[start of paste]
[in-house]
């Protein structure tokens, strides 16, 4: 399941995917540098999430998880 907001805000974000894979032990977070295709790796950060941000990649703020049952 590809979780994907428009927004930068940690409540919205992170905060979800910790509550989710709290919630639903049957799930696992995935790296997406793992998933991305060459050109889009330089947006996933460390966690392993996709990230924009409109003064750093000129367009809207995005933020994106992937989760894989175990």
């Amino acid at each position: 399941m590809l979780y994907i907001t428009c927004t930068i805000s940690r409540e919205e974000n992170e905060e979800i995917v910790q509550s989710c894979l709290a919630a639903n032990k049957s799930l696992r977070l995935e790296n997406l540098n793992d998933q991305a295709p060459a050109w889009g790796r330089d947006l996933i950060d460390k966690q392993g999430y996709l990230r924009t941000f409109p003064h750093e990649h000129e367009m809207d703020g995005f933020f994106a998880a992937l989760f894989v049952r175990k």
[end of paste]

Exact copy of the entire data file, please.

[in-house]
């Protein structure tokens, strides 16, 4: 399941995917540098999430998880 907001805000974000894979032990977070295709790796950060941000990649703020049952 590809979780994907428009927004930068940690409540919205992170905060979800910790509550989710709290919630639903049957799930696992995935790296997406793992998933991305060459050109889009330089947006996933460390966690392993996709990230924009409109003064750093000129367009809207995005933020994106992937989760894989175990």
């Amino acid at each position: 399941m590809l979780y994907i907001t428009c927004t930068i805000s940690r409540e919205e974000n992170e905060e979800i995917v910790q509550s989710c894979l709290a919630a639903n032990k049957s799930l696992r977070l995935e790296n997406l540098n793992d998933q991305a295709p060459a050109w889009g790796r330089d947006l996933i950060d460390k966690q392993g999430y996709l990230r924009t941000f409109p003064h750093e990649h000129e367009m809207d703020g995005f933020f994106a998880a992937l989760f894989v049952r175990k």